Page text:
Let’s break down the process into three simple steps. The simplicity of the process is actually a key to the success of the whole strategy!
As you communicate to the general congregation, here are the three essentials you want them to know and do:
(1) Grab a resource.
(2) Gather a few friends.
(3) Grow together through the upcoming series.
Keep it that simple. People are more likely to buy into new ways of doing things when the process is understandable and clear.
Invite your attendees to grab a free DVD and printed resource to guide a small group. This process typically begins two weeks before the launch of a new message series and continues through the first week or two of that message series. The lead pastor invites everyone in the congregation to take the resource, as a gift, in exchange for being willing to gather a few friends and grow through this series. The materials work best when designed as a supplement to the weekend message.
By having materials readily available after a worship service (or other gathering), you lower the bar for leadership, allowing everyone to participate as a host. This will exponentially expand the pool of people you may be able to reach during the gather-and-grow stage.
In larger congregations with media staff, if time and resources allow, you may want to create these video-based teaching materials in-house. However, this step is not necessary. For example, as a smaller congregation, when preparing to purchase land, we used John Ortberg’s study If You Want to Walk on Water as our small-group resource. We coupled it with weekend messages about faith and generosity. It worked really well because it fit the challenging context in the life of our faith community.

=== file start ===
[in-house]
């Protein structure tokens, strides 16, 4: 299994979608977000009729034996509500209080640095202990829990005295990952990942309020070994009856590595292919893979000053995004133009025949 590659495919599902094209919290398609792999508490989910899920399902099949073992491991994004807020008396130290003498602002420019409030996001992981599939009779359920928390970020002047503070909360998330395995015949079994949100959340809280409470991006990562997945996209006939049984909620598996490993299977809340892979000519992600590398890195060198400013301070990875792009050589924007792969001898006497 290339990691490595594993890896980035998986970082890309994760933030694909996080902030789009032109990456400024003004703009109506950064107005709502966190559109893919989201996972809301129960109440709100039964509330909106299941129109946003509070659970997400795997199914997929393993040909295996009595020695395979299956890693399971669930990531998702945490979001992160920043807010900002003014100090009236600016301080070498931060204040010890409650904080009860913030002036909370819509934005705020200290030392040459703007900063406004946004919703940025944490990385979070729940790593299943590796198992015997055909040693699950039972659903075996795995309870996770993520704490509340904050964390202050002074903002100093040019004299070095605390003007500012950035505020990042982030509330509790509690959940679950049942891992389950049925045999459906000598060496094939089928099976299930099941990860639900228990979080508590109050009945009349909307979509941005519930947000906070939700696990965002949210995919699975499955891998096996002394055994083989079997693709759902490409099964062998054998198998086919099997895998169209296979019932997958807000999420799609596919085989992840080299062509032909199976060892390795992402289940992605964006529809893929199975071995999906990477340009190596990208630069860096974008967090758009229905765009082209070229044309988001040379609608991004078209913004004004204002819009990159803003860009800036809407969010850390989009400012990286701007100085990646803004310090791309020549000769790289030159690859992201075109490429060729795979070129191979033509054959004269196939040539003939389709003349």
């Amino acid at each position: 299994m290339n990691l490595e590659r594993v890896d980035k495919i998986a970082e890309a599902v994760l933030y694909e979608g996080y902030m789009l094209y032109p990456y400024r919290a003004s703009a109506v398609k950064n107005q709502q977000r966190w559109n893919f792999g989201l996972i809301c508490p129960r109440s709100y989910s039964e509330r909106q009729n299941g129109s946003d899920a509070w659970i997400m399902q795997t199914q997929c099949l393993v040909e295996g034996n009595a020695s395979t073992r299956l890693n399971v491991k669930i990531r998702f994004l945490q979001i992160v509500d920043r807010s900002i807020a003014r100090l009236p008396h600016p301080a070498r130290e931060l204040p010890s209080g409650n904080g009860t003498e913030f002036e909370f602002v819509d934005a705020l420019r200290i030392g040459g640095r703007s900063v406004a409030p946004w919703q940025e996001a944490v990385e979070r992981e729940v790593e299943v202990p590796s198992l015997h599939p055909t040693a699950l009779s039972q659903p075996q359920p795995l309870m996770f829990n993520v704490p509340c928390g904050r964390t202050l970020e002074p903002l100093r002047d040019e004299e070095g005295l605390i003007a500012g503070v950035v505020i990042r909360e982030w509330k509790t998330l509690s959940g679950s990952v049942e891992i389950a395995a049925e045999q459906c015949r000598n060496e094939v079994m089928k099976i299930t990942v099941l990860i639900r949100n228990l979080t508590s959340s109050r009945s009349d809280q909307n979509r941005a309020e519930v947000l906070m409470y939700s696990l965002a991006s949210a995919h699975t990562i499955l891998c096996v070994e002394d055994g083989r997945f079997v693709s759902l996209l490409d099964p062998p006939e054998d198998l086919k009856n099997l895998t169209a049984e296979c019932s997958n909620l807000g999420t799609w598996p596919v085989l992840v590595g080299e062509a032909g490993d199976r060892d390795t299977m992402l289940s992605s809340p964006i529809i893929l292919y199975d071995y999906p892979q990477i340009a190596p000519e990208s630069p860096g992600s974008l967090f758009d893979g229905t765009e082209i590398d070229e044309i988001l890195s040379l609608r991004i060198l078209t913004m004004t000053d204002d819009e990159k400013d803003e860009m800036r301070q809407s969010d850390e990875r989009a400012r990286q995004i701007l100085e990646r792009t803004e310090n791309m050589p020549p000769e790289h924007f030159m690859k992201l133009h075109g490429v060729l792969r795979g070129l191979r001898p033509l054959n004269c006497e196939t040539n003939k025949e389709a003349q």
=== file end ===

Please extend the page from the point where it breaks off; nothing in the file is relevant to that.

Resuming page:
It is possible to adapt various short-term video-based studies to fit the G3 process. Other video studies we have used in a church-wide series include The Dream Giver by Bruce Wilkerson; The Purpose Driven Life by Rick Warren; and Life’s Healing Choices by John Baker.
Materials are now being developed, at a much-reduced cost to the participating congregation, so that it is affordable for churches of all sizes to purchase community group studies in bulk quantities. To implement the G3 process, the resources should be provided so that community groups can multiply at an exponential rate. For example, Abingdon Press (our publisher) is aiming to distribute video-based studies at a discounted cost under five dollars for each video disk (and under ten dollars for each discounted participant/leader guide), which is supplied by the church to each community group during the “grab the resource” step. By planning ahead and coupling the weekend message, the G3 process will work with most biblical video-based curriculum or small-group studies.
Immediately after grabbing a resource, hosts are encouraged to reach out and invite churched and especially nonchurched friends, neighbors, and coworkers to join them for the study. Encourage hosts to meet in homes, offices, and even restaurants and parks. The intent is to move the setting outside of the church walls and into neutral settings. A familiar setting may help those far from God to be more comfortable. During this time, those who have grabbed a resource need to be encouraged to reach out to as many people as they comfortably can, so they are able to fill their groups and experience a positive group launch.
This begins as soon as the group assembles. In the G3 system, the traditional small-group emphasis of fellowship and discipleship is expanded to include evangelism, ministry, and worship. By intentionally having groups develop balance as they live into the Great Commission and Great Commandment, the result will be healthier groups. And healthy things grow.
Jennifer Cowart and Jim Cowart, Grab, Gather, Grow: Multiply Community Groups in Your Church (Nashville: Abingdon Press, 2016).